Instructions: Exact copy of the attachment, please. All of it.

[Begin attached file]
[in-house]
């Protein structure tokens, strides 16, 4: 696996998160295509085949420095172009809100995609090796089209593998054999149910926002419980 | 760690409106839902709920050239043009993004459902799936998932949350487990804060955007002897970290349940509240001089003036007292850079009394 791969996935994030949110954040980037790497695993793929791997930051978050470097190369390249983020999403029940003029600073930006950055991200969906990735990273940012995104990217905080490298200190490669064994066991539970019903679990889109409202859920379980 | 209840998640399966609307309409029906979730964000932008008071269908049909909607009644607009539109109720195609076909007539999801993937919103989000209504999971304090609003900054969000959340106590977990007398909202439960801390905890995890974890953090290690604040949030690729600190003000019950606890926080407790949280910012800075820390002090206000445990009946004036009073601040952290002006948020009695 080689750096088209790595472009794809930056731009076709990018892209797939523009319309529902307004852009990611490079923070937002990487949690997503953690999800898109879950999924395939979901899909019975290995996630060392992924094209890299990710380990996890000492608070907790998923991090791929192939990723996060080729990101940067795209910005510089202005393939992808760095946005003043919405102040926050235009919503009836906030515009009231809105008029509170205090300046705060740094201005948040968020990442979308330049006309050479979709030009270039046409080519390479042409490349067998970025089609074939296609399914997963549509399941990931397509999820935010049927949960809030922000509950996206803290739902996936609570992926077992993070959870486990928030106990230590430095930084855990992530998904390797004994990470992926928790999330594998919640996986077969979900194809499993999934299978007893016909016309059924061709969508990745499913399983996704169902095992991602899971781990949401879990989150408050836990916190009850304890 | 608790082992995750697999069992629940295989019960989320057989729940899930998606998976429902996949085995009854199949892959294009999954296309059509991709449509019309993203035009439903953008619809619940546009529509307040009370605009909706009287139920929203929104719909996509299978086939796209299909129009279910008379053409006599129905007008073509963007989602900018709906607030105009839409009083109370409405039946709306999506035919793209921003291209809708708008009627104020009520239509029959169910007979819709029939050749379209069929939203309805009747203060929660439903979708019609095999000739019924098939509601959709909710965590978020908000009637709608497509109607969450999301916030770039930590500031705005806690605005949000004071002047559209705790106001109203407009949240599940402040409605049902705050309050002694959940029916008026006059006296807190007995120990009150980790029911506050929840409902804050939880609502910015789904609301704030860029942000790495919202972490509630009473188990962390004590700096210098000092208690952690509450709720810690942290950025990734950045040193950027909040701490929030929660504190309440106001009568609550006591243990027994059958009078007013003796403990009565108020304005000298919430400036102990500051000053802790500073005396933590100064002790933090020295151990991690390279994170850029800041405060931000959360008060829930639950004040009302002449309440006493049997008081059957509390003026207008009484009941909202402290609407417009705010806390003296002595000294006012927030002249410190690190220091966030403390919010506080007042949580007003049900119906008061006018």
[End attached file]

[in-house]
């Protein structure tokens, strides 16, 4: 696996998160295509085949420095172009809100995609090796089209593998054999149910926002419980 | 760690409106839902709920050239043009993004459902799936998932949350487990804060955007002897970290349940509240001089003036007292850079009394 791969996935994030949110954040980037790497695993793929791997930051978050470097190369390249983020999403029940003029600073930006950055991200969906990735990273940012995104990217905080490298200190490669064994066991539970019903679990889109409202859920379980 | 209840998640399966609307309409029906979730964000932008008071269908049909909607009644607009539109109720195609076909007539999801993937919103989000209504999971304090609003900054969000959340106590977990007398909202439960801390905890995890974890953090290690604040949030690729600190003000019950606890926080407790949280910012800075820390002090206000445990009946004036009073601040952290002006948020009695 080689750096088209790595472009794809930056731009076709990018892209797939523009319309529902307004852009990611490079923070937002990487949690997503953690999800898109879950999924395939979901899909019975290995996630060392992924094209890299990710380990996890000492608070907790998923991090791929192939990723996060080729990101940067795209910005510089202005393939992808760095946005003043919405102040926050235009919503009836906030515009009231809105008029509170205090300046705060740094201005948040968020990442979308330049006309050479979709030009270039046409080519390479042409490349067998970025089609074939296609399914997963549509399941990931397509999820935010049927949960809030922000509950996206803290739902996936609570992926077992993070959870486990928030106990230590430095930084855990992530998904390797004994990470992926928790999330594998919640996986077969979900194809499993999934299978007893016909016309059924061709969508990745499913399983996704169902095992991602899971781990949401879990989150408050836990916190009850304890 | 608790082992995750697999069992629940295989019960989320057989729940899930998606998976429902996949085995009854199949892959294009999954296309059509991709449509019309993203035009439903953008619809619940546009529509307040009370605009909706009287139920929203929104719909996509299978086939796209299909129009279910008379053409006599129905007008073509963007989602900018709906607030105009839409009083109370409405039946709306999506035919793209921003291209809708708008009627104020009520239509029959169910007979819709029939050749379209069929939203309805009747203060929660439903979708019609095999000739019924098939509601959709909710965590978020908000009637709608497509109607969450999301916030770039930590500031705005806690605005949000004071002047559209705790106001109203407009949240599940402040409605049902705050309050002694959940029916008026006059006296807190007995120990009150980790029911506050929840409902804050939880609502910015789904609301704030860029942000790495919202972490509630009473188990962390004590700096210098000092208690952690509450709720810690942290950025990734950045040193950027909040701490929030929660504190309440106001009568609550006591243990027994059958009078007013003796403990009565108020304005000298919430400036102990500051000053802790500073005396933590100064002790933090020295151990991690390279994170850029800041405060931000959360008060829930639950004040009302002449309440006493049997008081059957509390003026207008009484009941909202402290609407417009705010806390003296002595000294006012927030002249410190690190220091966030403390919010506080007042949580007003049900119906008061006018």